Speaking out of turn

posted 12 April 2004

Once more in response to Dan in response to myself and Mikey, who was inspired by Dan in the first place. Still following?

So it is like an audition for a relationship? ... the idea that one can immediately recognise who they find attractive in the medium to long term is patently false anyways...

Yes, it's like an audition for a relationship. But you do not immediately need to recognize anything long-term: it's an audition for the *sexual* part of the relationship, which you seem to be placing no importance on at all. Some of the longest-running relationships *I* know of started with sex and then turned into something else later. As I said before, I'm sure the mix is roughly proportional to the general sexual habits of the single populace, and we are just picking out the examples we like.

How is a night spent getting to know someone new "wasted"? Getting to know someone, even if they turn out not to be the kind of person you want a relationship with, is a worthwhile experience -- you might learn something new, get a new perspective on an old situation, or simply recognize that their personality is less compatible with yours and more compatible with that of one of your friends; then you could introduce the two. Again, examples of friends ending up in relationships with people their friends pulled just once abound. And how is a night spent not interacting with your friends "wasted"? Sometimes I spend the night not interacting with my friends just because I *don't feel like it*, and I don't consider that wasted time. Running jokes and anecdotes are a dime a dozen, generated every time a group of friends gets together. They're nice, but they're not exactly rare and valuable, while good men remain proverbially hard to find.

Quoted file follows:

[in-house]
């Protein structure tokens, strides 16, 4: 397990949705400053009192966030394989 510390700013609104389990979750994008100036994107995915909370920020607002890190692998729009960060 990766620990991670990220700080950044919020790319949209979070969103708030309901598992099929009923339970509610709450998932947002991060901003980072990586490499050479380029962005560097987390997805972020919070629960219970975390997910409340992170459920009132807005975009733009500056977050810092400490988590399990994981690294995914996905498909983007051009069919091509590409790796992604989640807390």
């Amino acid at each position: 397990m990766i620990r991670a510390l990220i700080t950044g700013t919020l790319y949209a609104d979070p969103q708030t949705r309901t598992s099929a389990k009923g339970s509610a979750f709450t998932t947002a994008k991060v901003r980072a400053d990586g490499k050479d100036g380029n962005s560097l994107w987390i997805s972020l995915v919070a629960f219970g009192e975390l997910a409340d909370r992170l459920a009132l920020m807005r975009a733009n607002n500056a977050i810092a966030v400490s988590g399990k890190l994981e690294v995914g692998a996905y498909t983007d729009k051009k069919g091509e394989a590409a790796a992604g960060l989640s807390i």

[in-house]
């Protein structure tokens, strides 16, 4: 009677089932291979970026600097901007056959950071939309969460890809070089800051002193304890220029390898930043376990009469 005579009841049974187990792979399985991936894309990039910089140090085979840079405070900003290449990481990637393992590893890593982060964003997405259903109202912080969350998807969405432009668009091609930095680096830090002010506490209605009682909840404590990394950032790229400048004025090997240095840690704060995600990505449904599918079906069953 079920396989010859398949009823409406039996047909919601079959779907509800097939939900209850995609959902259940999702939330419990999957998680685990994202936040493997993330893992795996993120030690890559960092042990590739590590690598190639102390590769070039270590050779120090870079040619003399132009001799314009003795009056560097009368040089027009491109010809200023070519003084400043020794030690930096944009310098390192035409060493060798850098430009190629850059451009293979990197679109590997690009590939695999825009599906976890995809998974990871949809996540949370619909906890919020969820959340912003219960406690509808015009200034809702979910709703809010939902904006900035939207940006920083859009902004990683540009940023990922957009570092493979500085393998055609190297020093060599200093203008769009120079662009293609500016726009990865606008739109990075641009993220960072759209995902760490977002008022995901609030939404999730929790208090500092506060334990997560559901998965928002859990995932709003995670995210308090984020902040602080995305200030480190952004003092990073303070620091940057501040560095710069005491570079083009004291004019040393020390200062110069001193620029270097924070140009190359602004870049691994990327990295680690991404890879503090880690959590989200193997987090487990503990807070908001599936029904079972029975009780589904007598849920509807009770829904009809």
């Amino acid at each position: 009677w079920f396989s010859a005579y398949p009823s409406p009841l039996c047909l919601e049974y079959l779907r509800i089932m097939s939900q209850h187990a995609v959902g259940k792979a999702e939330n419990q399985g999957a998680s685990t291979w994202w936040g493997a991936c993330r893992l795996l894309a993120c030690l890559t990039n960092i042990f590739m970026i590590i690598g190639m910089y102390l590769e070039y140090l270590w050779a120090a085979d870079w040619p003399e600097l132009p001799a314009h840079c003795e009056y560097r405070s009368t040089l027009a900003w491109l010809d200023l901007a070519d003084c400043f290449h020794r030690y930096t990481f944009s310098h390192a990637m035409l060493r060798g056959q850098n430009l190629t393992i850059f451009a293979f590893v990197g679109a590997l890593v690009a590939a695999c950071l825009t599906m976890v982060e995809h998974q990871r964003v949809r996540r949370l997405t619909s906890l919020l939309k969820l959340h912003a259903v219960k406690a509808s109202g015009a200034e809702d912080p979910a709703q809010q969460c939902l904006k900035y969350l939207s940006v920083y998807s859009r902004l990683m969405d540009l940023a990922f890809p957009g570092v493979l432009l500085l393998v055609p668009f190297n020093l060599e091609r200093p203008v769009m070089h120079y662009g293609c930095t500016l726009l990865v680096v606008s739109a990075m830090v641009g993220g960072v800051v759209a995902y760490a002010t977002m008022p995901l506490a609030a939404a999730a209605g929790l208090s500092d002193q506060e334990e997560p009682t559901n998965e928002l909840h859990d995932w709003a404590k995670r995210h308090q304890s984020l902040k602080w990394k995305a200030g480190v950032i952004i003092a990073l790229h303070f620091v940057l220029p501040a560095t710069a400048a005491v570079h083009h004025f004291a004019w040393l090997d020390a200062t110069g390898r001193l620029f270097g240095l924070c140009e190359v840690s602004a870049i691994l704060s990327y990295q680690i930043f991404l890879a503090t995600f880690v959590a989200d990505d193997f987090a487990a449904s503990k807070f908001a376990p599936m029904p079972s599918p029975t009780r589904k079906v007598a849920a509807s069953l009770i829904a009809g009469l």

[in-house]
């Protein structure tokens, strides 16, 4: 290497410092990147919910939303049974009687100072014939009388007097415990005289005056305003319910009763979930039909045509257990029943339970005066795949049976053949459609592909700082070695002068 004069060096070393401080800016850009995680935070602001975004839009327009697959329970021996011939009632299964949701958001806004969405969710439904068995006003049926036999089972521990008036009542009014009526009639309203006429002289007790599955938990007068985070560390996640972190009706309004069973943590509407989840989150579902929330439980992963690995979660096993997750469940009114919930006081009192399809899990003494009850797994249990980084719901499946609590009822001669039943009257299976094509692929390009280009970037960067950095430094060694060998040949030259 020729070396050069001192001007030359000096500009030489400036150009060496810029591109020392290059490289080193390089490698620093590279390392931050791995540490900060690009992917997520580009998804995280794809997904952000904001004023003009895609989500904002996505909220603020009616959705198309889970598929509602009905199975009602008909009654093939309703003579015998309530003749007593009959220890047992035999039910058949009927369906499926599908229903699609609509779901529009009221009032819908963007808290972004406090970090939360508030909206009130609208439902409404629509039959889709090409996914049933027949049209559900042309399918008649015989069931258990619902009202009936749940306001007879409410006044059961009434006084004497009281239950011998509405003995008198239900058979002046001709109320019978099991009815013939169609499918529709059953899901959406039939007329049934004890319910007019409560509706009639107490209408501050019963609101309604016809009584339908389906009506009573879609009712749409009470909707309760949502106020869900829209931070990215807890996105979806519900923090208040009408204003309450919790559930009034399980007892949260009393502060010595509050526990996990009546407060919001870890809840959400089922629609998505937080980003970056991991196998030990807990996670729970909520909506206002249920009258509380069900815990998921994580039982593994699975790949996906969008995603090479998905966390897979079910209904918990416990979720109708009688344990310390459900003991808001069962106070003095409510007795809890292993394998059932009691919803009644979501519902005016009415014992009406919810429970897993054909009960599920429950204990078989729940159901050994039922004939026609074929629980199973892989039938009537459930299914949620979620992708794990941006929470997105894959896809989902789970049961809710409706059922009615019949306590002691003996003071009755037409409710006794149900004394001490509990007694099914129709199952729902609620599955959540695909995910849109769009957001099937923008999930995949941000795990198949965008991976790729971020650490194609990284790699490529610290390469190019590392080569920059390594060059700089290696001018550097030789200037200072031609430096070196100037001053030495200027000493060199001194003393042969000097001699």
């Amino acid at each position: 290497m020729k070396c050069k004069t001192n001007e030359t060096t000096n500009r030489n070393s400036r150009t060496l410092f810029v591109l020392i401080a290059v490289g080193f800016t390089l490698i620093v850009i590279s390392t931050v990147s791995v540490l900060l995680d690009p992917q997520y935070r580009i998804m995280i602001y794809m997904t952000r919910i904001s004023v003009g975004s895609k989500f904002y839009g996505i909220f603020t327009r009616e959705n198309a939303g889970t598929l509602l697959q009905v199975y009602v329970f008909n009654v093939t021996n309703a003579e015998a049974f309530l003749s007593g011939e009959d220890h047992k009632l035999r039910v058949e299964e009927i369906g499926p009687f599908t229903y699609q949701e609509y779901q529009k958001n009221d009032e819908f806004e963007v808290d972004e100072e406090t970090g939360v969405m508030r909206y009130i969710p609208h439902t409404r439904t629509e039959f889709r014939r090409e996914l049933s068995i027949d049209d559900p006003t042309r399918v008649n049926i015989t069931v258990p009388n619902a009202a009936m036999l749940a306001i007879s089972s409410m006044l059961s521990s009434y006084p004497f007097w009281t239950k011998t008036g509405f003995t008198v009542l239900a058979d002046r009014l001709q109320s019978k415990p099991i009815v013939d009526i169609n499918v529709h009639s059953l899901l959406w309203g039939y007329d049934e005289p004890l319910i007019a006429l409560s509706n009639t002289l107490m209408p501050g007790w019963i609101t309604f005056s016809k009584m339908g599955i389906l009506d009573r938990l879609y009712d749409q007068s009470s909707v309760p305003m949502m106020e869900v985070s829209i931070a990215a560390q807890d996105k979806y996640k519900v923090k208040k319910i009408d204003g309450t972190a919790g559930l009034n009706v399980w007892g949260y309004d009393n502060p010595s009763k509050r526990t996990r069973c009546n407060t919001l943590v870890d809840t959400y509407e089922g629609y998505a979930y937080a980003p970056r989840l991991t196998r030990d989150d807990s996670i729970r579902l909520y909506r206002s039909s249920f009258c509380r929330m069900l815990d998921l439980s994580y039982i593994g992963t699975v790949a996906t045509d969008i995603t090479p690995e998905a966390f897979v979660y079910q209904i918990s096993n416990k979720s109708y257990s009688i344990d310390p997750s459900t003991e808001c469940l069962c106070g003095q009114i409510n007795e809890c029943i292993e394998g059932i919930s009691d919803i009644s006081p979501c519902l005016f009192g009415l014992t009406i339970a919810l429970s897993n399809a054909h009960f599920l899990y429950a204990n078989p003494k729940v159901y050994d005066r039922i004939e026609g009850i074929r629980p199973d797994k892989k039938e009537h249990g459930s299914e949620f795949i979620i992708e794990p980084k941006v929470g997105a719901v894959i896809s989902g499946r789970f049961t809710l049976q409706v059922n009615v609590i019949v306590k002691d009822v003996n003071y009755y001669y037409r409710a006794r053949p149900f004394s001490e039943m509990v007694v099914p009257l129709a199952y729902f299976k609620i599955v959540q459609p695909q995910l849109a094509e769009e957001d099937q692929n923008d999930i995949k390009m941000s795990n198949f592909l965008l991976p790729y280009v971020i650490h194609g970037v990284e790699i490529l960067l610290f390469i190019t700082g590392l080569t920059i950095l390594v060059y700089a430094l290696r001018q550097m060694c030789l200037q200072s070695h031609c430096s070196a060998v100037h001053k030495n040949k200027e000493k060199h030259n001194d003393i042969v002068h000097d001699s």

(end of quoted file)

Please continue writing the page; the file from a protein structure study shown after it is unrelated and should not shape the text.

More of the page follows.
I see my friends all the time; I find a guy I seriously want to go after much less often. Of course I'll go for the guy. But if I'm not hoping to get a second date out of it, then as Mikey said, it's just remote control masturbation. Sleeping with someone who seems nice, only to discover they're a psycho is just as pointless as spending a week going out "for coffee" with someone only to discover they are intellectually bankrupt. That's essentially my developing thesis here -- it's pointless, yes, but no more or less pointless than the other approach.

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